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A List of Biblical Family Values to Cultivate

December 29, 2015

In Sunday’s Feast of the Holy Family, the reading from the Letter to the Colossians sets forth values that ought to be cultivated by Christians, especially in the family setting.

The third chapter of the Letter to the Colossians, while speaking in a general way about vices to be avoided and virtues to be cultivated, focuses in particular on the family, building to the conclusions about wives submitting to their husbands, husbands loving their wives, and children obeying their parents. For this reason, I use Colossians 3 as a central text in marriage preparation.

For the sake of brevity in this post, I’d like to focus on verses 12 through 17, which emphasize the virtues to cultivate. The other verses (1-11 and 17ff) contain wonderful information as well, but they can be dealt with it at another time.

As is often the case, when we look at the words and details in Scripture, it is helpful to examine the Greek text, which gives a richer sense of what these virtues really summon us to.

Here, then, is the text for our reflection, followed by my commentary:

Therefore, as God’s chosen ones, holy and beloved, clothe yourselves with heartfelt compassion, kindness, humility, gentleness and patience. Bear with each other and forgive one another if any of you has a grievance against someone. Forgive as the Lord forgave you. And over all these virtues put on love, which binds them all together in perfect unity. Let the peace of Christ rule in your hearts, since as members of one body you were called to peace. And be thankful. Let the word of Christ dwell in you richly as you teach and admonish one another with all wisdom through psalms, hymns, and songs from the Spirit, singing to God with gratitude in your hearts. And whatever you do, whether in word or deed, do it all in the name of the Lord Jesus, giving thanks to God the Father through him (Col 3:12-17).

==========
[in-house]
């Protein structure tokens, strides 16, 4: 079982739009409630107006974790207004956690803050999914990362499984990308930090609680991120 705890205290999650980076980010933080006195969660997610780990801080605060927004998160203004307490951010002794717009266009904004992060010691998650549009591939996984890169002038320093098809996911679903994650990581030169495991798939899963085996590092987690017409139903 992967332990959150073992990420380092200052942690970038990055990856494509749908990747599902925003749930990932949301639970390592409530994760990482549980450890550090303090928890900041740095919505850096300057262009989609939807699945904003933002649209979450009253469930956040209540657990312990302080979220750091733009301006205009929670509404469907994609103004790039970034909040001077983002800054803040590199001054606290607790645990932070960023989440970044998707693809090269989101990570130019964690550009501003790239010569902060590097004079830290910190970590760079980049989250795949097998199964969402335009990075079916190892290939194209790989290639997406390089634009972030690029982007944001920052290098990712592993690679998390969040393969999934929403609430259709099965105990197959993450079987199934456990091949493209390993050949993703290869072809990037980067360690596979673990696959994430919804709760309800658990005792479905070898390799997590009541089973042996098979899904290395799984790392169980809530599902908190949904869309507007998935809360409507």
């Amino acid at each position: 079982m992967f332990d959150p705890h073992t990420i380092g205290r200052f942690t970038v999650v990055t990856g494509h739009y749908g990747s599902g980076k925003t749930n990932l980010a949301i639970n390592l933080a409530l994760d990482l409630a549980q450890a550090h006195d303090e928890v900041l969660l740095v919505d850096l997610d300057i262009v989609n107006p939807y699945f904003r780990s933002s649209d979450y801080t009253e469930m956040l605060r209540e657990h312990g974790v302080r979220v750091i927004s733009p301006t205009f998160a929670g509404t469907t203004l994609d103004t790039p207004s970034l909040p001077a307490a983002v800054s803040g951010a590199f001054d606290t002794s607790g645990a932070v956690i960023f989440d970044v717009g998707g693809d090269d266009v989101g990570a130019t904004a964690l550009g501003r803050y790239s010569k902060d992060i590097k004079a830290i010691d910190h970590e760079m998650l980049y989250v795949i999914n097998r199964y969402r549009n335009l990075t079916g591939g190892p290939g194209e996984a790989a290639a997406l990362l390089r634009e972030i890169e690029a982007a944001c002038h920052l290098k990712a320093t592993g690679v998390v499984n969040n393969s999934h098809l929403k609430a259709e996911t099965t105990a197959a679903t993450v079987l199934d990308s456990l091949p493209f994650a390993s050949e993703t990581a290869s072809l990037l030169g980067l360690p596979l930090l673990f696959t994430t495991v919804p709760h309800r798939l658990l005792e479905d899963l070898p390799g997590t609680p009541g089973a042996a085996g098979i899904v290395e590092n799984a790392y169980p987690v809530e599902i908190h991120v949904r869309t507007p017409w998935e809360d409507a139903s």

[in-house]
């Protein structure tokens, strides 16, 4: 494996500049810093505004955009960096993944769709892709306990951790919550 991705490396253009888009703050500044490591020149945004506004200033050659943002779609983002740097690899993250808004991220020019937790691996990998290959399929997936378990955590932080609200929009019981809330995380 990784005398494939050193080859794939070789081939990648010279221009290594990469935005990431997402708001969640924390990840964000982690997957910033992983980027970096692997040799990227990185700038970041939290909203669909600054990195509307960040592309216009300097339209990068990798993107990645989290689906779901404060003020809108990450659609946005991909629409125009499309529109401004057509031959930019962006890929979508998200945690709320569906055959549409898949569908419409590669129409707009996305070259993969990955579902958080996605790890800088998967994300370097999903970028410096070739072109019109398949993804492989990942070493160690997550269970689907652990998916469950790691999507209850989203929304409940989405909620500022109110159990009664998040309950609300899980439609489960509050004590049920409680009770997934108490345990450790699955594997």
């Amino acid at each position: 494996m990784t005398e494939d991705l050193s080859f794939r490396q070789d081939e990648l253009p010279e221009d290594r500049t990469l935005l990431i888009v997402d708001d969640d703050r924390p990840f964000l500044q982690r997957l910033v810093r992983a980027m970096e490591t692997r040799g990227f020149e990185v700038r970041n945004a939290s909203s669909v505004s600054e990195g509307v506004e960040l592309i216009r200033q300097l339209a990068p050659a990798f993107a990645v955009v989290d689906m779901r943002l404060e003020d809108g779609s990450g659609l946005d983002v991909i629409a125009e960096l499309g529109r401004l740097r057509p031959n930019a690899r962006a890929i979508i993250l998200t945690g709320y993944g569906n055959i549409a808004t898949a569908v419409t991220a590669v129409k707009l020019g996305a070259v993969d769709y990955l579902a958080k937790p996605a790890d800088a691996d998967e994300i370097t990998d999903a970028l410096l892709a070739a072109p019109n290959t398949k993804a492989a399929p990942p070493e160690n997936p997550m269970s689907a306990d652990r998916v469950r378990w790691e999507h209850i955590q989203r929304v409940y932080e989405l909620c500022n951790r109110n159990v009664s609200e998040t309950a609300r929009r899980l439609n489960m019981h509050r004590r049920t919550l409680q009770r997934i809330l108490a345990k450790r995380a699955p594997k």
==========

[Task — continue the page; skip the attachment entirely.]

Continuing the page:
The text begins with a kind of general declaration of our identity. The simple word “therefore” articulates the teaching that what we should do flows from who and what we are (agens sequitur esse (action follows being)). Thus all the virtues that follow in the passage should flow from the fact that we are God’s “chosen ones,” that we are “holy” and “beloved.”

These are not just titles; they are manifest realities that flow from our reception of the sacraments and inclusion into Christ as members of His Body. These virtues are available to us as a direct result of our union with Christ, therefore we ought to lay hold of them and love out of them.

The text says that we are chosen. Being chosen is a deeply mysterious reality for which we can only be grateful. Having been chosen, we are thereby equipped, empowered, and enabled to live the virtues that will follow if we will but lay hold of them through the power of God’s grace.

The text says that we are holy. To be “holy,” means to be set apart, to be special, to be uncommon. In no way is it acceptable for us to live ordinary or mediocre lives. No! We have been chosen by God to be set apart. We ought to exhibit outstanding virtue, blameless and innocent, children of God without blemish in the midst of a crooked and twisted generation, among whom you shine like stars (Phil 2:15). Jesus also summons us to be salt and light (cf. Matt 5). Thus these lines from Colossians set a kind of foundation that is necessary for all that follows.

The text says that we should clothe ourselves in these virtues. The image here is essentially that of a garment. In many places Scripture speaks of our life and virtue in terms of a garment. We are told in other passages that we are clothe ourselves in Christ, and that we are to put on the Lord Jesus Christ making no provision for the desires of the flesh (Rom 13:14). Jesus tells a parable about a man who came into a wedding feast not clothed in a wedding garment. The man was thrown into the outer darkness because the garment is righteousness (cf Matt 22:1-13).